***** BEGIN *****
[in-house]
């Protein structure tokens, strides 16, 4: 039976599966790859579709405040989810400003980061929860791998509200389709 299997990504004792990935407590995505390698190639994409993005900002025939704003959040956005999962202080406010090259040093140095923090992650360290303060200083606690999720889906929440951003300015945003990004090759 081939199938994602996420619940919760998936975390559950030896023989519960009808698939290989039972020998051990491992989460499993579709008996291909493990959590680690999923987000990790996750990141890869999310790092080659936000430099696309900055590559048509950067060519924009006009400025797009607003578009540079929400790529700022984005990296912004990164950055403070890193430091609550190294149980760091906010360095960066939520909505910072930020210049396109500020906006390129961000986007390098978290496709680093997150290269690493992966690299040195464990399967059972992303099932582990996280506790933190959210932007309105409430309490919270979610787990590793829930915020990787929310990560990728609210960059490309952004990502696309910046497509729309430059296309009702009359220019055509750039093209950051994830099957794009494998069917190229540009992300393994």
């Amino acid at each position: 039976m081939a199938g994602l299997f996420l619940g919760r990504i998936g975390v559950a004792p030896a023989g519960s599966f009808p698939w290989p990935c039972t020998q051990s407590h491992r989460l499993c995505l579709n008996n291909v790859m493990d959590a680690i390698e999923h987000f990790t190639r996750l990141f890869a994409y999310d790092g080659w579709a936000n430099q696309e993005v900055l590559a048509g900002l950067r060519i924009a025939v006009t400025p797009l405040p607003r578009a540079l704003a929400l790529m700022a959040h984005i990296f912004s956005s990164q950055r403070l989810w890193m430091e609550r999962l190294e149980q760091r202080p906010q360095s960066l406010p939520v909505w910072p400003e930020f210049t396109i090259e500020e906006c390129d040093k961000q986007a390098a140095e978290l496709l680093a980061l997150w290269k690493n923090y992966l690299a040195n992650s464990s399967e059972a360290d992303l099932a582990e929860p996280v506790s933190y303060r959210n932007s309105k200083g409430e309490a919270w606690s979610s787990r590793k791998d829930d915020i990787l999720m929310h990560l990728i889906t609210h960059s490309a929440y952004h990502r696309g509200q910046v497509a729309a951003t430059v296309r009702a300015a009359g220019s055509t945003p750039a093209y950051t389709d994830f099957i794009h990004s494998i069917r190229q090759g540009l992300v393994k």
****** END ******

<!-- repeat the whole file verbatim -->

[in-house]
């Protein structure tokens, strides 16, 4: 039976599966790859579709405040989810400003980061929860791998509200389709 299997990504004792990935407590995505390698190639994409993005900002025939704003959040956005999962202080406010090259040093140095923090992650360290303060200083606690999720889906929440951003300015945003990004090759 081939199938994602996420619940919760998936975390559950030896023989519960009808698939290989039972020998051990491992989460499993579709008996291909493990959590680690999923987000990790996750990141890869999310790092080659936000430099696309900055590559048509950067060519924009006009400025797009607003578009540079929400790529700022984005990296912004990164950055403070890193430091609550190294149980760091906010360095960066939520909505910072930020210049396109500020906006390129961000986007390098978290496709680093997150290269690493992966690299040195464990399967059972992303099932582990996280506790933190959210932007309105409430309490919270979610787990590793829930915020990787929310990560990728609210960059490309952004990502696309910046497509729309430059296309009702009359220019055509750039093209950051994830099957794009494998069917190229540009992300393994």
């Amino acid at each position: 039976m081939a199938g994602l299997f996420l619940g919760r990504i998936g975390v559950a004792p030896a023989g519960s599966f009808p698939w290989p990935c039972t020998q051990s407590h491992r989460l499993c995505l579709n008996n291909v790859m493990d959590a680690i390698e999923h987000f990790t190639r996750l990141f890869a994409y999310d790092g080659w579709a936000n430099q696309e993005v900055l590559a048509g900002l950067r060519i924009a025939v006009t400025p797009l405040p607003r578009a540079l704003a929400l790529m700022a959040h984005i990296f912004s956005s990164q950055r403070l989810w890193m430091e609550r999962l190294e149980q760091r202080p906010q360095s960066l406010p939520v909505w910072p400003e930020f210049t396109i090259e500020e906006c390129d040093k961000q986007a390098a140095e978290l496709l680093a980061l997150w290269k690493n923090y992966l690299a040195n992650s464990s399967e059972a360290d992303l099932a582990e929860p996280v506790s933190y303060r959210n932007s309105k200083g409430e309490a919270w606690s979610s787990r590793k791998d829930d915020i990787l999720m929310h990560l990728i889906t609210h960059s490309a929440y952004h990502r696309g509200q910046v497509a729309a951003t430059v296309r009702a300015a009359g220019s055509t945003p750039a093209y950051t389709d994830f099957i794009h990004s494998i069917r190229q090759g540009l992300v393994k």